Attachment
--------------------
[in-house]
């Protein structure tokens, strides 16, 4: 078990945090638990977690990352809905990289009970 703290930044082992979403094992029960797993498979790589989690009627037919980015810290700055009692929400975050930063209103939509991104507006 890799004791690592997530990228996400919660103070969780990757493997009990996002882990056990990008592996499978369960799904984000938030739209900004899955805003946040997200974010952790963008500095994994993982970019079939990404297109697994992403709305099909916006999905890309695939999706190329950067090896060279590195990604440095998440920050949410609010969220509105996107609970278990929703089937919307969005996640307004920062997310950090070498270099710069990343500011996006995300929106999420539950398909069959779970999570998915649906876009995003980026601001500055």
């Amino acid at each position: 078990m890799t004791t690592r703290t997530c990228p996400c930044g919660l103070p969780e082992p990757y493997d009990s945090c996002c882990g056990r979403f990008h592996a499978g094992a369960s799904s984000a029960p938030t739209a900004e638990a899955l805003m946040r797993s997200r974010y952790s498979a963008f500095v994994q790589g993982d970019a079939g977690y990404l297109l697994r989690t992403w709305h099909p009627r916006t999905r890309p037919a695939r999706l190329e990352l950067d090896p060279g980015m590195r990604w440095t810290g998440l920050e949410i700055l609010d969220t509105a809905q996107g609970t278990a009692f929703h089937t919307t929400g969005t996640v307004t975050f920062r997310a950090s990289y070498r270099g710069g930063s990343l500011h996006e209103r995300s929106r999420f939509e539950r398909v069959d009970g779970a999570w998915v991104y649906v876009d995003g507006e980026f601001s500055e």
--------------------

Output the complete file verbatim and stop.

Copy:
[in-house]
């Protein structure tokens, strides 16, 4: 078990945090638990977690990352809905990289009970 703290930044082992979403094992029960797993498979790589989690009627037919980015810290700055009692929400975050930063209103939509991104507006 890799004791690592997530990228996400919660103070969780990757493997009990996002882990056990990008592996499978369960799904984000938030739209900004899955805003946040997200974010952790963008500095994994993982970019079939990404297109697994992403709305099909916006999905890309695939999706190329950067090896060279590195990604440095998440920050949410609010969220509105996107609970278990929703089937919307969005996640307004920062997310950090070498270099710069990343500011996006995300929106999420539950398909069959779970999570998915649906876009995003980026601001500055």
């Amino acid at each position: 078990m890799t004791t690592r703290t997530c990228p996400c930044g919660l103070p969780e082992p990757y493997d009990s945090c996002c882990g056990r979403f990008h592996a499978g094992a369960s799904s984000a029960p938030t739209a900004e638990a899955l805003m946040r797993s997200r974010y952790s498979a963008f500095v994994q790589g993982d970019a079939g977690y990404l297109l697994r989690t992403w709305h099909p009627r916006t999905r890309p037919a695939r999706l190329e990352l950067d090896p060279g980015m590195r990604w440095t810290g998440l920050e949410i700055l609010d969220t509105a809905q996107g609970t278990a009692f929703h089937t919307t929400g969005t996640v307004t975050f920062r997310a950090s990289y070498r270099g710069g930063s990343l500011h996006e209103r995300s929106r999420f939509e539950r398909v069959d009970g779970a999570w998915v991104y649906v876009d995003g507006e980026f601001s500055e």